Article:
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Overview

Home to some of the world’s fastest-growing economies and to some of the poorest, the East and Southern Africa region displays remarkably diverse levels of economic growth.

Unfortunately, this growth has not automatically led to a reduction in poverty. Instead, there has been an increase in the number of people living below the poverty line. This is partly because Africa has the largest proportion of young people, many of whom are unemployed, in the world.

Over 65 per cent of the population of the region depends on farming. Yet, in recent years, there has been a decline in agricultural production triggered by drought and climate change.

Fundamental weaknesses in the agricultural sector have prevented a broad-based reduction in rural poverty and inequality, leaving many small farmers trapped in poverty. In particular, these include a lack of secure access to land, credit, and markets, notably for women and young people.

Overcoming obstacles, raising incomes

Nevertheless, economies in the region are evolving and opportunities are emerging. Strong investment from remittances and a buoyant private sector, and a growing middle class, provide resources and boost demand.

However, there have been different levels of progress in terms of development, economic growth and sustainable rural transformation. Some more developed markets, such as those of South Africa, have relatively sophisticated supply chains and infrastructure. In others, long distances and isolation pose obstacles that prevent smallholders from accessing markets and urban consumers, and thus from increasing their incomes.

Partnerships that put people first

At IFAD, we work closely with governments to develop policy frameworks.

When shaping projects, we choose a variety of strategies tailored to each set of local circumstances. We identify the core problems and provide blended solutions, including better agricultural technologies, finance, empowerment of women and young people, natural resource management and adaptation to climate change.

Working with governments, NGOs, local people and organizations, we help smallholder farmers introduce better farming techniques and crops; and access markets to enhance incomes, food security, and nutrition. We also connect farmers to rural entrepreneurs with access to finance. This helps ensure that growth is inclusive, sustainable and diverse.

The proof: by the end of 2016, 16 of the region’s governments had partnered with us for a total of 42 programmes, and our financing commitment was for over US$2 million.

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Agriculture is the largest sector in the East and Southern Africa region, employing 65 per cent of Africa’s labour force and accounting for over 30 per cent of the region's GDP.

Economic growth has done little to reduce hunger in the region: malnutrition levels are only 5 percentage points lower than in 1990.

Maize, wheat, rice, millet, potatoes and cassava are the main agricultural trade commodities for the region, generating estimated annual trade revenues of US$50 billion.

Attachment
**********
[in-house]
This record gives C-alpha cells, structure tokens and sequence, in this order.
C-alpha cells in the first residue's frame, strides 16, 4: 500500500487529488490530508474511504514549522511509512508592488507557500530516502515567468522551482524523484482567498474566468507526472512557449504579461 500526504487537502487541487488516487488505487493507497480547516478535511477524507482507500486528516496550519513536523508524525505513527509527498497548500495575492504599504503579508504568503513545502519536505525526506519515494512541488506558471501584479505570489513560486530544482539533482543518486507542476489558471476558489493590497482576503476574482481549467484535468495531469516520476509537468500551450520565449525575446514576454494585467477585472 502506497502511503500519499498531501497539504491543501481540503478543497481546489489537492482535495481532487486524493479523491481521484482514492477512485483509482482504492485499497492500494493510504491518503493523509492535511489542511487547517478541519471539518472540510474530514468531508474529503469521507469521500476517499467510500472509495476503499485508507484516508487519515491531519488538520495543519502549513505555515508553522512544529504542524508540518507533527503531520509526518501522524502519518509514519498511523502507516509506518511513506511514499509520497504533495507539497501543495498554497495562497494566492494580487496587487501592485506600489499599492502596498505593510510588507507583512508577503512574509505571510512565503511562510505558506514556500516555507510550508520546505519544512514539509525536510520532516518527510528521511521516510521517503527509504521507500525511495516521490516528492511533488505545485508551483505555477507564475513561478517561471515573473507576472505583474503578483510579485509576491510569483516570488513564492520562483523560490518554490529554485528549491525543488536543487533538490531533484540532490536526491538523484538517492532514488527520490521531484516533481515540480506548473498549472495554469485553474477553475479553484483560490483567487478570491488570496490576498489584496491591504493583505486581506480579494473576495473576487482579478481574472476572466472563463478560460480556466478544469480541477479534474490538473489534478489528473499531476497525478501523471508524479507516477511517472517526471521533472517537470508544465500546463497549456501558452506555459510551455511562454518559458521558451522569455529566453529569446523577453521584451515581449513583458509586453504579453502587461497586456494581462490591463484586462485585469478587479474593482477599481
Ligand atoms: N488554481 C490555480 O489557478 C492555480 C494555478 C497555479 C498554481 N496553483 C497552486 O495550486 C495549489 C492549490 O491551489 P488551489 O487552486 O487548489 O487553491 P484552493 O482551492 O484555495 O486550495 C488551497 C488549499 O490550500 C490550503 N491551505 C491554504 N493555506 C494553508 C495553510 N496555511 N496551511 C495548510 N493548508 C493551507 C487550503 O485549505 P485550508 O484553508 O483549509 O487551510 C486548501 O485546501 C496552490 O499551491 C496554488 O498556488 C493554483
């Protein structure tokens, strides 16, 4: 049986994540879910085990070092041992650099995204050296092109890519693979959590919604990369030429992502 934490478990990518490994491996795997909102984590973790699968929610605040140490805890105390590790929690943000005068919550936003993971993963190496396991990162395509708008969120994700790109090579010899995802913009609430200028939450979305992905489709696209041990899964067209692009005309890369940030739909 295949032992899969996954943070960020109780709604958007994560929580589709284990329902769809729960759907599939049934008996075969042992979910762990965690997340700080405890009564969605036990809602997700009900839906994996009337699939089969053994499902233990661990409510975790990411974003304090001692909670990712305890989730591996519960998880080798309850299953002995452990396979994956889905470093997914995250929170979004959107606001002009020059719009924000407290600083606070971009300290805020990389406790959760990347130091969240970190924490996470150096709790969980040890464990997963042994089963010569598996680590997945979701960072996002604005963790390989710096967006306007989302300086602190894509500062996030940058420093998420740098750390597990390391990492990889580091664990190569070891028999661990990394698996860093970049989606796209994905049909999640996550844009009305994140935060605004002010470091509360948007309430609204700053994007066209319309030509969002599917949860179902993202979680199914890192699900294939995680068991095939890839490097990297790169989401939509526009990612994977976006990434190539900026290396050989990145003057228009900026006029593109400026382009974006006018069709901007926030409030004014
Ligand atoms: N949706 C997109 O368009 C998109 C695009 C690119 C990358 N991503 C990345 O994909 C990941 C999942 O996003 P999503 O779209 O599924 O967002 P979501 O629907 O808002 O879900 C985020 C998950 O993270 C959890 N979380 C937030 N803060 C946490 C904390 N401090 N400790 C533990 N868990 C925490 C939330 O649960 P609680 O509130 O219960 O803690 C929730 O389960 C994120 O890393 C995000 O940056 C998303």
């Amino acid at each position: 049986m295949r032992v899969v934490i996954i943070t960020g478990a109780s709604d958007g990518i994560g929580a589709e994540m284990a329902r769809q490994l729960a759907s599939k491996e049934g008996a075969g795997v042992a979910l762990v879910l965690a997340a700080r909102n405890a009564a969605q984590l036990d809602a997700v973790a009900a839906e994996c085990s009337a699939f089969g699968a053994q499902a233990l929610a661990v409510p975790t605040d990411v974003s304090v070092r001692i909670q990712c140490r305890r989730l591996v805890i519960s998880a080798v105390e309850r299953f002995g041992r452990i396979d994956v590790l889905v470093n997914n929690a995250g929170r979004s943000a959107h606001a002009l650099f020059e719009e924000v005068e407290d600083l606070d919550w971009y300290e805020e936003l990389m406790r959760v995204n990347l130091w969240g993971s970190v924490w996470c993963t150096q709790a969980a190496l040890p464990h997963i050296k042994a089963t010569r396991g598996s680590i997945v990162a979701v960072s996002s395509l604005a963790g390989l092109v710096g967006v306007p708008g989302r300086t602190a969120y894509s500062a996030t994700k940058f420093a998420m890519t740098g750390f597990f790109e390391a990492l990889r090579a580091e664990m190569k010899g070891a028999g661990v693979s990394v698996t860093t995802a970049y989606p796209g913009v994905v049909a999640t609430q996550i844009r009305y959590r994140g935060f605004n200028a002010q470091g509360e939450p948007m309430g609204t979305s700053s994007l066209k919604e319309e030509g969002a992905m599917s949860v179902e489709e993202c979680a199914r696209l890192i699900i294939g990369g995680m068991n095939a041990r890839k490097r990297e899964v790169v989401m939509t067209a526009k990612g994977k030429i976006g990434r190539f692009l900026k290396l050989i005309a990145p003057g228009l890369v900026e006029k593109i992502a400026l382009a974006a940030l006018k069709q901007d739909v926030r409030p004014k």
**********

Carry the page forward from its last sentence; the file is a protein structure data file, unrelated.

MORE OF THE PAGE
Spotlight

Amidst drought and flooding, Malawian farmers look to diversify their diet

An IFAD-supported project is encouraging Malawian farmers to eat the food they produce - instead of over relying on maize and other food products that they are forced to buy.

Projects and programmes

Burundi

Project to Support Agricultural and Rural Financial Inclusion in Burundi (PAIFAR-B)
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Kenya

Aquaculture Business Development Programme
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Madagascar

Inclusive Agricultural Value Chains Development Programme (DEFIS)
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Related news

IFAD’s Sara Mbago-Bhunu to join renowned Global South Experts on Commission on Sustainable Agricultural Intensification

May 2020 - NEWS

Sara Mbago-Bhunu, IFAD’s director for the Eastern and Southern Africa Division, is among twenty-two renowned experts from across the Global South who are joining a major new Commission on Sustainable Agriculture Intensification (CoSAI).

IFAD to provide US$43 million to boost aquaculture in Mozambique

February 2020 - NEWS
IFAD announced today support for a new project to reduce poverty and increase production and incomes for more than 88,000 rural small-scale fish farmers through aquaculture.

Mozambique and IFAD join to combat climate change and increase food security

February 2020 - NEWS

IFAD today announced support for a new programme to increase incomes, improve food and nutrition security and build the resilience of at least 902,500 rural Mozambican farmers, in one of the African countries most affected by climate change.

Related publications

Resilient Food Systems 2018-2019 Annual Report

March 2020
Discover how the Resilient Food Systems programme is enhancing long-term sustainability and resilience for food security in sub-Saharan Africa.

Fostering Inclusive and Sustainable Agricultural Value Chains: The role of climate-resilient infrastructures for SMEs

February 2020

This study reviews evidence on initiatives that invest in climate-resilient infrastructure to support smallholder farmer organizations and agribusinesses in the micro, small and medium-sized enterprises (MSME) category and, ultimately, to foster inclusive and sustainable agricultural value chains. Case studies from the BRACED and ASAP programmes across sub-Saharan Africa are presented.

Brief on Gender and Social Inclusion: East and Southern Africa

February 2020
This report summarizes the key facts about, and current observations on, the status of gender and social inclusion within the East and Southern Africa (ESA) region.